Press Digest: U.S. will block Russia’s geopolitical course, says Carter

Secretary of Defense Ashton Carter is briefed about a Marine exercise by Marine Major Quint Harris at Red Beach Thursday, Aug. 27, 2015, at Camp Pendleton, Calif. Source: AP

Secretary of Defense Ashton Carter is briefed about a Marine exercise by Marine Major Quint Harris at Red Beach Thursday, Aug. 27, 2015, at Camp Pendleton, Calif. Source: AP

RBTH presents a selection of views from leading Russian media on international events, featuring reports on a speech given by U.S. Defense Secretary Ashton Carter and the easing of rules on acquiring Russian citizenship for Ukrainian refugees, as well as analysis of a shooting rampage at a military base in the Kostroma Region.

Pentagon chief vows to impede Russia's geopolitical course

The Kommersant business daily cites U.S. Defense Secretary Ashton Carter as saying that the Islamic State terrorist group (ISIS) and Russia are the main threats to the United States.

The Pentagon chief made the announcement in front of servicemen at a U.S. Marine base in Pendleton, California. He describes Russia's current foreign policy as Russian President Vladimir Putin's "desire for respect for Russia's greatness" and "regret for the collapse of the Soviet Union."

"We have to impede this [Russia's foreign policy course – RBTH] from the perspective of our national security interests and also because we have important allies and partners in that part of the world, because we have important NATO obligations," said Carter.

Carter called Washington’s approach to Russia "solid and balanced." "It is solid because we are developing opportunities in the military field aimed directly at restraining Russia's force. In the last 25 years we have not done this, but we are doing it now."

But at the same time, according to the Pentagon chief, the U.S. is trying to work with Russia on issues "where its geostrategic interests converge with ours." This includes terrorism, as well as interactivity with Iran and North Korea.

 

Russian citizenship to be fast-tracked for Ukrainian refugees

The centrist daily Nezavisimaya Gazeta reports that almost half a million Ukrainian refugees will soon be able to obtain Russian citizenship according to a simplified scheme.

The bill has already been developed by the Federal Migration Service (FMS). Nezavisimaya Gazeta writes that the FMS is suggesting to drastically ease access to Russian citizenship for refugees from southeast Ukraine and their family members. They will be relieved of such delaying bureaucratic procedures as the requirement to have resided in Russia for a certain period of time, the confirmation of a legal source of income, and the Russian language exam.

The head of the Russian government has the final decision on whether or not to given the refugees citizenship. According to Yevgeniya Bobrova, head of the migration committee at the Presidential Council on Human Rights, this was one of the conditions introduced by the presidential administration, which for a long time had refused to support the initiative.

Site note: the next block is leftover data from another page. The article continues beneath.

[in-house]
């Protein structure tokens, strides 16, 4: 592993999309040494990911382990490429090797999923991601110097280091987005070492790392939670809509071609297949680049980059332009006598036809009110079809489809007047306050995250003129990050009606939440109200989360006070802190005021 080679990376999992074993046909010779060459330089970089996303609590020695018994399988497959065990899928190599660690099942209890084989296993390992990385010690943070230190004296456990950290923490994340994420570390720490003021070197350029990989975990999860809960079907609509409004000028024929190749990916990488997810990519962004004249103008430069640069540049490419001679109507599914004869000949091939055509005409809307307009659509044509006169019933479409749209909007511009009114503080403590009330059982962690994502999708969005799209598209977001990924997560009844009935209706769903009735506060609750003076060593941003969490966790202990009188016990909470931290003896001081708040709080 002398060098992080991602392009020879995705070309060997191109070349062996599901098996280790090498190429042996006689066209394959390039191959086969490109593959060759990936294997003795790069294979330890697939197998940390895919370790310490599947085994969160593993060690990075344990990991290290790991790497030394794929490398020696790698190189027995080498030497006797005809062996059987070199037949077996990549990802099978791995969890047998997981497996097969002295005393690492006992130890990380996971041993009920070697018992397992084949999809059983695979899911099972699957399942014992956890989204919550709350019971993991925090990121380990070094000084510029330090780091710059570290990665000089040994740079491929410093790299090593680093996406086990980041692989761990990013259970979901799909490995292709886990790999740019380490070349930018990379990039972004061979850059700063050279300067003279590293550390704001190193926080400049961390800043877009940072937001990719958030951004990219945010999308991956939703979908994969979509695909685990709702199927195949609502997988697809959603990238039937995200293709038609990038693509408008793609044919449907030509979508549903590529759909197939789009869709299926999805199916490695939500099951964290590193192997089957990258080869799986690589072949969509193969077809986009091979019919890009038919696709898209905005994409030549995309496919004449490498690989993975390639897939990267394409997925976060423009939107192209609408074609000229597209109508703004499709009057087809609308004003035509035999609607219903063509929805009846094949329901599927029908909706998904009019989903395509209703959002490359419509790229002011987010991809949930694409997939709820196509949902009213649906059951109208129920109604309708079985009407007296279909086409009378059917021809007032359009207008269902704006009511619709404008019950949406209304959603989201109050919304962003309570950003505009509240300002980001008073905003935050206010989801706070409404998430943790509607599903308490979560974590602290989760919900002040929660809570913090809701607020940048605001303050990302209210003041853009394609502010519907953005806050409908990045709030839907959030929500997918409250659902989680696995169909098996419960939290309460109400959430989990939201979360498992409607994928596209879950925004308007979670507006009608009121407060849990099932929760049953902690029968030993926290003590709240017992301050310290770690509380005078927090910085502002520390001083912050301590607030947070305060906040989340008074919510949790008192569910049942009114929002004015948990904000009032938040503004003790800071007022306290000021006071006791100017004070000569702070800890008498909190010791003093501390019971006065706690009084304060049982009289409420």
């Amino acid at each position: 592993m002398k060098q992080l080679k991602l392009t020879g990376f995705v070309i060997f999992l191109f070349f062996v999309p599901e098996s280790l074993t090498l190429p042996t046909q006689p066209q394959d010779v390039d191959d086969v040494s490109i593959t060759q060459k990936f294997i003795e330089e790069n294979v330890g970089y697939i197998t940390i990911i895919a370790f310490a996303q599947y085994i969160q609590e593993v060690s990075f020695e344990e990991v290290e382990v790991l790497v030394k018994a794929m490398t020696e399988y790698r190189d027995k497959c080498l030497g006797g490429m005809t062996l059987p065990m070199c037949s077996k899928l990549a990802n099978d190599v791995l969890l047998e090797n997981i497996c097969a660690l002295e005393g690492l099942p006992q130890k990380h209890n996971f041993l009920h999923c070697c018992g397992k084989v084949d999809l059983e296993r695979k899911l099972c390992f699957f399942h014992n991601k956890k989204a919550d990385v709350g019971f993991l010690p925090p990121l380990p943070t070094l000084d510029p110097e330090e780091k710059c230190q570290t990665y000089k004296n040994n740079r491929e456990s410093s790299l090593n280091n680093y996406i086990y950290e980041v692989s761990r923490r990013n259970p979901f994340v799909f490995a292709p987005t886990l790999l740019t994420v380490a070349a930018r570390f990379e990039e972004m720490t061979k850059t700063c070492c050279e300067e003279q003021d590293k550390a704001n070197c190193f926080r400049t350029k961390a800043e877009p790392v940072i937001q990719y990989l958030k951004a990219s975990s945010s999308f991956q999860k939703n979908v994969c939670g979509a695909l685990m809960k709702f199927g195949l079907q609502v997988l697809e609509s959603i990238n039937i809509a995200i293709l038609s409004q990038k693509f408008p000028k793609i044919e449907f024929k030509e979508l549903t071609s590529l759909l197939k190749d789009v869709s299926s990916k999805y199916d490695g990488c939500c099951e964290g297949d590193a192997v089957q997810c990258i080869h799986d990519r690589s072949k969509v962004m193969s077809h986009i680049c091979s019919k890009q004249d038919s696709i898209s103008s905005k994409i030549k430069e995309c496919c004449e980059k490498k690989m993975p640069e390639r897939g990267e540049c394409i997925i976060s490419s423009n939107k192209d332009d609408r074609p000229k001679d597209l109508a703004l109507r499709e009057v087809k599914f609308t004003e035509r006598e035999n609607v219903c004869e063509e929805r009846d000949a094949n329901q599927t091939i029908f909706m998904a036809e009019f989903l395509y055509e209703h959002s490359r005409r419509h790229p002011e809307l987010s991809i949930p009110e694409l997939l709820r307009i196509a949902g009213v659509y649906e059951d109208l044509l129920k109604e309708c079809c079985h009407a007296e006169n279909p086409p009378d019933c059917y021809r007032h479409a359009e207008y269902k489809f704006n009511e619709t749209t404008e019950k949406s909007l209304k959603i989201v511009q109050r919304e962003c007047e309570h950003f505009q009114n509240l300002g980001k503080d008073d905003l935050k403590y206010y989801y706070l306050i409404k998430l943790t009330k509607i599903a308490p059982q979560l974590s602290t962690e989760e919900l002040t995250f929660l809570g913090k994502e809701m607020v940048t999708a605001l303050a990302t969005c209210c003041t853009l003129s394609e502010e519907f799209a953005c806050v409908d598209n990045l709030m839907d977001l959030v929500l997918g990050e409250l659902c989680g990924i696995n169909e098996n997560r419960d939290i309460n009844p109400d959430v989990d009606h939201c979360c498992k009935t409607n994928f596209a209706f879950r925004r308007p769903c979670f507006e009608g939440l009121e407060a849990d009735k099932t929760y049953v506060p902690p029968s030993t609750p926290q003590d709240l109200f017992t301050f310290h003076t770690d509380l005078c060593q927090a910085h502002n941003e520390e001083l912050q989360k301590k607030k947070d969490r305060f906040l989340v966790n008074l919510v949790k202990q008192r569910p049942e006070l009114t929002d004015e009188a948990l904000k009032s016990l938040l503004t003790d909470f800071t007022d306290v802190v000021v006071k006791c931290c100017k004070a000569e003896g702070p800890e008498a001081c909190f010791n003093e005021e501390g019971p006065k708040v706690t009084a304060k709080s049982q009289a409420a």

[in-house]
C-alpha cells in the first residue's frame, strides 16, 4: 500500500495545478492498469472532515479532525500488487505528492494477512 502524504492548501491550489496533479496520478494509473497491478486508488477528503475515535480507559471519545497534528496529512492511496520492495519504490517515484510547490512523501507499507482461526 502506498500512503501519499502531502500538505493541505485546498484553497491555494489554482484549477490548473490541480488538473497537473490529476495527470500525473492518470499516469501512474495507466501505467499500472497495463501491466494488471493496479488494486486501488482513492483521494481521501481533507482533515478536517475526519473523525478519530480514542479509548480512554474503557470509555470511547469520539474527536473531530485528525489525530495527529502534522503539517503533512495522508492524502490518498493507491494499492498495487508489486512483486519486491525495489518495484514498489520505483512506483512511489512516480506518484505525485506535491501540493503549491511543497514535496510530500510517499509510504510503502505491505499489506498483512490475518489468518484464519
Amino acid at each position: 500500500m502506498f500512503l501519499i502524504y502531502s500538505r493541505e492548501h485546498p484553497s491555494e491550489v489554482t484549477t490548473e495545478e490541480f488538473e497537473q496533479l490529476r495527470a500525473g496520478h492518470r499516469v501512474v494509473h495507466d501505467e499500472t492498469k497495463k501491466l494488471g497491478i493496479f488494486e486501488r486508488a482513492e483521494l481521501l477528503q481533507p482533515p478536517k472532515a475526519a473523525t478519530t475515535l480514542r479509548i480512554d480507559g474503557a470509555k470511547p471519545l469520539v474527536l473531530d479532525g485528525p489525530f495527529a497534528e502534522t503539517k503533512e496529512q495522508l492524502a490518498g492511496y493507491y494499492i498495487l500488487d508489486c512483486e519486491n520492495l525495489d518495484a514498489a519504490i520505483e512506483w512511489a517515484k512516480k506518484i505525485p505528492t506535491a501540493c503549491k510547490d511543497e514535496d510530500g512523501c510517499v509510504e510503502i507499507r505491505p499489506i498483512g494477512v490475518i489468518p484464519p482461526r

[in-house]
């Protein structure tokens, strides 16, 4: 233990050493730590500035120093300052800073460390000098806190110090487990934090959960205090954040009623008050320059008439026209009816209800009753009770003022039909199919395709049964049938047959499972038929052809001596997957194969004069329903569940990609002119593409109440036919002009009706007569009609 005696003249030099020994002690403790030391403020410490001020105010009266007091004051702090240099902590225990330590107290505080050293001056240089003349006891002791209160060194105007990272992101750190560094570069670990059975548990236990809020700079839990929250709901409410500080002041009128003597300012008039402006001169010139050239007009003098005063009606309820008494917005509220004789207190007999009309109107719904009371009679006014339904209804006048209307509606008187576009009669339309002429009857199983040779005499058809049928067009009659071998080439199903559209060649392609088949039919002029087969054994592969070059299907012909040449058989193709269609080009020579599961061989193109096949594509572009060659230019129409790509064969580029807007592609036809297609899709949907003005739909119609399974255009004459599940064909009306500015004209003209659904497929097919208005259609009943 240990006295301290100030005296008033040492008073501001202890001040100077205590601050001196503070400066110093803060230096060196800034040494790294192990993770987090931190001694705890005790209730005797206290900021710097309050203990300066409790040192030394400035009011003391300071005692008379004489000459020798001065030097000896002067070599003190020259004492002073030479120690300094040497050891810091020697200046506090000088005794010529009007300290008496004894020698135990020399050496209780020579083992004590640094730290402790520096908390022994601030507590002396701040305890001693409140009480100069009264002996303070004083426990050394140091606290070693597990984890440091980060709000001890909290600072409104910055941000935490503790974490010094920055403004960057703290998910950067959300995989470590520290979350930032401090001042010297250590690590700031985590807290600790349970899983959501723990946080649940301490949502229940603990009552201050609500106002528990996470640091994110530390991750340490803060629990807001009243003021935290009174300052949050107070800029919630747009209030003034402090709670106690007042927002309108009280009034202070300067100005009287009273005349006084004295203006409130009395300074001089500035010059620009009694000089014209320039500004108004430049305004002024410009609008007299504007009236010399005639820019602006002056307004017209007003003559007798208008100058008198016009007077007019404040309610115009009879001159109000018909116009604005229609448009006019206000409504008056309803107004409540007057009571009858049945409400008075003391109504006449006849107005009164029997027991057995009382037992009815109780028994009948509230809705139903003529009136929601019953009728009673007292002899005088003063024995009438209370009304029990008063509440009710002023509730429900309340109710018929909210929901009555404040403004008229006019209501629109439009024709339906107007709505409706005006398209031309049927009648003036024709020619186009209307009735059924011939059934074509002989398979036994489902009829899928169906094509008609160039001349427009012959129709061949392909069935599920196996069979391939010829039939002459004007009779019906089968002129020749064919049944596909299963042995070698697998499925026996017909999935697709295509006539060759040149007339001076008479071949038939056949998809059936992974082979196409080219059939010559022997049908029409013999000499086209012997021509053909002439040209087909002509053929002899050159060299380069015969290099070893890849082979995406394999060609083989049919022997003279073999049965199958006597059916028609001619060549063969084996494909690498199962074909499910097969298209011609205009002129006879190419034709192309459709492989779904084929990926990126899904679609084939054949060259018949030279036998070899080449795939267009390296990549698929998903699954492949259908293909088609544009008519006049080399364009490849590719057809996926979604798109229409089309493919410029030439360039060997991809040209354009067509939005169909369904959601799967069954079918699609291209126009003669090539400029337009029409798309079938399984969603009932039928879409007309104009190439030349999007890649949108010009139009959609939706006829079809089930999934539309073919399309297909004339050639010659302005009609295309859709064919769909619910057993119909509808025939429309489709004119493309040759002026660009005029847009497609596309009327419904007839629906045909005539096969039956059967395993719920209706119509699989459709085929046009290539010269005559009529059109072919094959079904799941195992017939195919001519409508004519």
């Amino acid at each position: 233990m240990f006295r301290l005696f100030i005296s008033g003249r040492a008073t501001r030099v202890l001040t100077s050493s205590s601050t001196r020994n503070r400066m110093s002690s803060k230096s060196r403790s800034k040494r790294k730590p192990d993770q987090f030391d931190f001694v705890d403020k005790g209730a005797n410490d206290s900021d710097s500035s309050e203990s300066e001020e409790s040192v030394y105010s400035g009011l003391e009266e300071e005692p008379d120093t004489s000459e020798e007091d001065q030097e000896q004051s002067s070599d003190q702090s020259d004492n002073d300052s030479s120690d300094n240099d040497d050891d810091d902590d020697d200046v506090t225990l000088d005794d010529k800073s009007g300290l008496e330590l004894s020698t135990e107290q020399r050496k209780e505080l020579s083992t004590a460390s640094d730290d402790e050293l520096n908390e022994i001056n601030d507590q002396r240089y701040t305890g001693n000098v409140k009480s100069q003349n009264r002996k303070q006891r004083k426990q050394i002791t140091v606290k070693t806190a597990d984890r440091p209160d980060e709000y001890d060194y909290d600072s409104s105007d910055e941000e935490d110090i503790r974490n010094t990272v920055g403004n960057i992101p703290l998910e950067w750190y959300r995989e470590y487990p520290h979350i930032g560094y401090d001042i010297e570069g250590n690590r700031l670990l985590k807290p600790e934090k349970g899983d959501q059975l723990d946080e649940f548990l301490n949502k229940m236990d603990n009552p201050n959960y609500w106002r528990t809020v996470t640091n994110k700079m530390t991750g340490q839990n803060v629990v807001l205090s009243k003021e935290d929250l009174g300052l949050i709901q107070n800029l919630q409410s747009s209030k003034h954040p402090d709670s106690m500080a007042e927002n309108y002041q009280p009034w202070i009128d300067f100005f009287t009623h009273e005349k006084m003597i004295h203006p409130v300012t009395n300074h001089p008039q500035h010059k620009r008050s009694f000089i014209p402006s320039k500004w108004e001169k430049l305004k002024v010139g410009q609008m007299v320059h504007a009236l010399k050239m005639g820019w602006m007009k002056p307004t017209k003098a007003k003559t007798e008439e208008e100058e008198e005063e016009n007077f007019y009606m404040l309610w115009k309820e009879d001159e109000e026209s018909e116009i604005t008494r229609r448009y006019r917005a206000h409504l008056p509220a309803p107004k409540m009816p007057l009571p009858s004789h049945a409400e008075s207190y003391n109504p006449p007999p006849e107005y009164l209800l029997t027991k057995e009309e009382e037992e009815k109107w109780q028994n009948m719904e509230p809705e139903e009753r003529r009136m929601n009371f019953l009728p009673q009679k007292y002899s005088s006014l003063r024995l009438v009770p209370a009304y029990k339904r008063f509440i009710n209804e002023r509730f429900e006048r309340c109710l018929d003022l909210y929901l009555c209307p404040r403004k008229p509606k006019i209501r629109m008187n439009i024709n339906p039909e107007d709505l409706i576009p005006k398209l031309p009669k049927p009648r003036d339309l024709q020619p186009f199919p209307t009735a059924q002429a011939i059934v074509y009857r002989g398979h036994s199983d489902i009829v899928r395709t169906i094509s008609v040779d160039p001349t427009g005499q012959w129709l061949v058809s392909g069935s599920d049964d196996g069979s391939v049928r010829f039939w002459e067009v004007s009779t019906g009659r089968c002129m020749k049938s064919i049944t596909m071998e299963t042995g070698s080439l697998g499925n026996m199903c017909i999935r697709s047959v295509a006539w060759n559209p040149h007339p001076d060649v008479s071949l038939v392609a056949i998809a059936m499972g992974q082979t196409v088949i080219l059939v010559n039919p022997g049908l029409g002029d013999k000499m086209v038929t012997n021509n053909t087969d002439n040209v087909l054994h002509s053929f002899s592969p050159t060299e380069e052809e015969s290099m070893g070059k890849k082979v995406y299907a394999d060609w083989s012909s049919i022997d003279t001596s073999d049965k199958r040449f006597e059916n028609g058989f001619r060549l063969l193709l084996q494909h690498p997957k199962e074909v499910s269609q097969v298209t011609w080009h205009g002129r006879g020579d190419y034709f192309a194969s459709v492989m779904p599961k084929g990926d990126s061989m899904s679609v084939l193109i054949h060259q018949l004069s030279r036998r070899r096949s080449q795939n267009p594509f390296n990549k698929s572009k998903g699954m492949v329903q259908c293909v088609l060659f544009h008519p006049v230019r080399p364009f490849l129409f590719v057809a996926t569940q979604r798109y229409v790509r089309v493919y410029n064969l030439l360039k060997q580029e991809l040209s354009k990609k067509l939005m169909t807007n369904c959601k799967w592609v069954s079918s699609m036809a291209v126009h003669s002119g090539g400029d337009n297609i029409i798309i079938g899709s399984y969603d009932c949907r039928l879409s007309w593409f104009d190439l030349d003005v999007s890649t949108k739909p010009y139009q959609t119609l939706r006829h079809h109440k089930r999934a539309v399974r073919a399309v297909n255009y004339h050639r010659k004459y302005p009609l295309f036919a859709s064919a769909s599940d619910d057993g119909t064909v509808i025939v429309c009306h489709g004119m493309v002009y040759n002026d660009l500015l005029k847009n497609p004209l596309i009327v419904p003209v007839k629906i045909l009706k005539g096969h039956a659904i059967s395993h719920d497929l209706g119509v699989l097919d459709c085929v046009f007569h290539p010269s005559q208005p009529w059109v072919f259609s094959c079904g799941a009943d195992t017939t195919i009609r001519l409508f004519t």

Nezavisimaya Gazeta writes that with a relatively small financial outlay the government could obtain a propaganda coup, which could then be used in the information war with Ukraine and the West.

 

Kostroma soldier’s friends baffled by killing spree in military camp

Journalists from the Gazeta.ru online newspaper analyze an incident at a military base in central Russia and try to understand what drove a young Russian serviceman to kill his comrades-in-arms before shooting himself.

The incident took place in the 71211 military unit at Kostroma (200 miles northeast of Moscow), where conscript Pavel Bakhtin killed four people and wounded two others. Bakhtin's acquaintances say that he was profoundly religious and had never come into conflict with his fellow servicemen. Now, after the incident, all the units at Kostroma are being subjected to a general exam to test the psychological stability of the servicemen.

"He was a great guy, very communicative," said one of Bakhtin's friends, who wished to remain anonymous because he is still serving. "I can't believe that he would start such a thing. Surely he was provoked."

One of the "personal" theories to the murder is a conflict with other servicemen or bullying, since Bakhtin was the youngest of the soldiers who died. However, one of his friends from his native city of Yoshkar-Ola (470 miles east of Moscow) said that he had spoken with Bakhtin on the eve of the incident and that Bakhtin had not complained about anything.

However, although Bakhtin's acquaintances do not all share the theory of his psychological problems, the military units in Kostroma will all undergo a mass test. Gazeta.ru obtained this information from a serviceman from one of the units. "They said that everyone would have to take the exam," said the soldier, who also wished to remain anonymous.

All rights reserved by Rossiyskaya Gazeta.

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